• November 23, 2010
  • 09:05 AM

No, I will not run the Seattle Marathon barefoot

by Jeremy Yoder in Denim and Tweed

I'm spending a significant chunk of my Thanksgiving break in Seattle, for the purpose of running what will be my second marathon this weekend. Running, like cooking, is helping to keep me sane in the midst of teaching labs, finishing my dissertation research, writing said research up for publication, and trying to sort out what happens after my committee decides I've earned a handful of extra letters after my name.
.flickr-photo { }.flickr-frameright { float: right; text-align: left; margin-left........ Read more »

  • November 23, 2010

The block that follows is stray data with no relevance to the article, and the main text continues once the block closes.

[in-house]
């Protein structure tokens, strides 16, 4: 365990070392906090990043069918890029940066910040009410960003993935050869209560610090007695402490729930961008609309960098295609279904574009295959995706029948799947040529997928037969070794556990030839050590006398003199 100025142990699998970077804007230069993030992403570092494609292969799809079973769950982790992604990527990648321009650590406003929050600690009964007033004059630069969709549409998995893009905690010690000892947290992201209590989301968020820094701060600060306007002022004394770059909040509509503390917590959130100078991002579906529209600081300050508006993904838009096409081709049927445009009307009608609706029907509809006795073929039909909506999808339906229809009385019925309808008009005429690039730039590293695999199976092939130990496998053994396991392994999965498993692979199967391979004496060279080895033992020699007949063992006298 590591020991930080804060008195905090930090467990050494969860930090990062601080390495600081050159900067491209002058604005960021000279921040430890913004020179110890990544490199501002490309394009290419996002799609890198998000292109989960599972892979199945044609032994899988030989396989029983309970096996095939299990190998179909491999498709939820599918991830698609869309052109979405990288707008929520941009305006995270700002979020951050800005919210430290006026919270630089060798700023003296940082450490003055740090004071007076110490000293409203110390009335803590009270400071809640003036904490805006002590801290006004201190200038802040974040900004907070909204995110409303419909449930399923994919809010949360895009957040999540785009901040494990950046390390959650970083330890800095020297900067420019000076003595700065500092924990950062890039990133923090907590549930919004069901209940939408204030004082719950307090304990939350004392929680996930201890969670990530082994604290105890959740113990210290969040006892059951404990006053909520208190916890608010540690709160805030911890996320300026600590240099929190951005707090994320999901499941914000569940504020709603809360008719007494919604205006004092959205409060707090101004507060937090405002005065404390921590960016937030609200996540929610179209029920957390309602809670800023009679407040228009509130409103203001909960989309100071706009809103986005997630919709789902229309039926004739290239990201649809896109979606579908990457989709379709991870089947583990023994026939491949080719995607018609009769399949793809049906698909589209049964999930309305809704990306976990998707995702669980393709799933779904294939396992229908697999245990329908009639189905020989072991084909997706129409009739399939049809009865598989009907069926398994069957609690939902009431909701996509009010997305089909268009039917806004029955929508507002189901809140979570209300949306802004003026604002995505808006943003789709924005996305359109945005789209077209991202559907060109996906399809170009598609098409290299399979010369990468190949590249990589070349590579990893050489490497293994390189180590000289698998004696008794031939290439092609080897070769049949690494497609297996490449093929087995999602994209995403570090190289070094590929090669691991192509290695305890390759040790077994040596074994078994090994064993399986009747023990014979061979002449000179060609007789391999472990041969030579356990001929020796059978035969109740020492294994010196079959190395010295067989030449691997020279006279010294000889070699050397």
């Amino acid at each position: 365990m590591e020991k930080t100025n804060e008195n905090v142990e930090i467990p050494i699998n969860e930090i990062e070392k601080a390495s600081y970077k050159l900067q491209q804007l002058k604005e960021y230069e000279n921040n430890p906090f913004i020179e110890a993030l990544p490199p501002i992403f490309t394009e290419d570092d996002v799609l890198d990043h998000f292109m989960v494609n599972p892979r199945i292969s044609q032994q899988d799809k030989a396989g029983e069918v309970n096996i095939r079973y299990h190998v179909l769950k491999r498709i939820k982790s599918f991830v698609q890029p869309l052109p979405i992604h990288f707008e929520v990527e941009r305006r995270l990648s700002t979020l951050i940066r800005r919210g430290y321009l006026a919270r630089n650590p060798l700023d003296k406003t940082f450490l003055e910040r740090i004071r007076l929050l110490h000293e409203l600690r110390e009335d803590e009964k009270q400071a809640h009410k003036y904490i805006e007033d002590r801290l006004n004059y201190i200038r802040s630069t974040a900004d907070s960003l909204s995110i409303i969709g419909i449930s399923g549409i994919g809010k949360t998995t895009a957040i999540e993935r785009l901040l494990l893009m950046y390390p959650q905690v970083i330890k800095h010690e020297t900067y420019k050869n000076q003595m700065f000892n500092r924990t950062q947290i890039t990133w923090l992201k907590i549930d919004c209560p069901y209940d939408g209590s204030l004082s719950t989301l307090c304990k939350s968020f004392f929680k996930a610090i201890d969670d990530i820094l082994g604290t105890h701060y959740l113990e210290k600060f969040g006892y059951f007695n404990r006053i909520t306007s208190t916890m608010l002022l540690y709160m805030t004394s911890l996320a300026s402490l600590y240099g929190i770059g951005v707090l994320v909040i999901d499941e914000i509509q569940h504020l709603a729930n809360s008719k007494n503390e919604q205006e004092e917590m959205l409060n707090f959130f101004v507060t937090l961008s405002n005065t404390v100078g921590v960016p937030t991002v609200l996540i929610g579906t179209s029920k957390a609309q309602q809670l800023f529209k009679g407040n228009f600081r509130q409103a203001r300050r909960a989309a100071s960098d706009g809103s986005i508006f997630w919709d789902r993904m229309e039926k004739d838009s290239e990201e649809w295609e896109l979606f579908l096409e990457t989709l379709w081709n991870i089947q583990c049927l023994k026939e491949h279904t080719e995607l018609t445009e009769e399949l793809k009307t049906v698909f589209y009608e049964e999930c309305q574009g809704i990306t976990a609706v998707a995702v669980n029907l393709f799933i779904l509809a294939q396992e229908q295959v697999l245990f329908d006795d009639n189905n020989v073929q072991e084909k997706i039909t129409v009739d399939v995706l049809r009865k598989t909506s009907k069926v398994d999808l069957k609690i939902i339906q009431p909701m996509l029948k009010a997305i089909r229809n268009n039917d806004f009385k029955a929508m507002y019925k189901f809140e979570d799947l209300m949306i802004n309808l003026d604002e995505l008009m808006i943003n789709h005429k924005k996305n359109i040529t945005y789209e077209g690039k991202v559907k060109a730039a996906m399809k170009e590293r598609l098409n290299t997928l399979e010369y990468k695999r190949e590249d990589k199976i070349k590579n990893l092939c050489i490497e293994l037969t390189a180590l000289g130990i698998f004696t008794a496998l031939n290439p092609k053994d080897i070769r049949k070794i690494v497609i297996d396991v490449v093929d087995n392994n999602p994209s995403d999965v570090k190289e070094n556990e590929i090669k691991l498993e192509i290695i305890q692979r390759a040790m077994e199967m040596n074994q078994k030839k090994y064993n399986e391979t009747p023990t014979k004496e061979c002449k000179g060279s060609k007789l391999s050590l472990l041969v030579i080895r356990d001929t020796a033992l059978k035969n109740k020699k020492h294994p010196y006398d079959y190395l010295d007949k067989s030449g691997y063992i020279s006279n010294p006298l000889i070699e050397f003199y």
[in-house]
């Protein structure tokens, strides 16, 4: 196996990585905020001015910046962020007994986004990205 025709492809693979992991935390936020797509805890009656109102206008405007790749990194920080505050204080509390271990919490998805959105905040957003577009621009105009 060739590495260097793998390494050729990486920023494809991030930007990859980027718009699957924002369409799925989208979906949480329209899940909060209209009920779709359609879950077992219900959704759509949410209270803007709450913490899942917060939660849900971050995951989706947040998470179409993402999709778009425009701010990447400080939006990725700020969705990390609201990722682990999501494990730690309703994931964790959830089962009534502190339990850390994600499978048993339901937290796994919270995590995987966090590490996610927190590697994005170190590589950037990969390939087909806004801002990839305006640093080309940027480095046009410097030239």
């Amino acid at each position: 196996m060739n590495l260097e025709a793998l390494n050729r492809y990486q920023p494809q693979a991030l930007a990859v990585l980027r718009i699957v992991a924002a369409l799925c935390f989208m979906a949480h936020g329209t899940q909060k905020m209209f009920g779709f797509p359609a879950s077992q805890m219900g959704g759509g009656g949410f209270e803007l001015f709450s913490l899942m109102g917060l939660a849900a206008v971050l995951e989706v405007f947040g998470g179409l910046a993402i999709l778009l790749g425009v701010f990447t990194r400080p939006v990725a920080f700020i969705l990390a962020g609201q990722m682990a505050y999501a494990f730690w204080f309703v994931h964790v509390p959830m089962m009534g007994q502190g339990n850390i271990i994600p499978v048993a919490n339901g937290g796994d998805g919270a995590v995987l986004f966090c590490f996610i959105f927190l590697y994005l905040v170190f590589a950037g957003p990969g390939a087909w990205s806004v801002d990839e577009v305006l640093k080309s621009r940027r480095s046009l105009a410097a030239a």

• 08:47 AM

Enculturation of Music: Does Age or Complexity Matter?

by Psychology 379 bloggers in Cognition & the Arts

Have you wondered if the child in the backseat is noticing the different songs that have come on the radio? Or have you ever been listening to NPR and the music suddenly changes from a classical Western piece to an instrumental piece of an unfamiliar type? Now, would the child in the backseat notice such a song change? A recent study shows that children and adults do not differ in a memory task identifying music selections based on music culture type (familiar or unfamiliar). Their findings........ Read more »

Morrison, S., Demorest, S., & Stambaugh, L. (2008) Enculturation Effects in Music Cognition: The Role of Age and Music Complexity. Journal of Research in Music Education, 56(2), 118-129. DOI: 10.1177/0022429408322854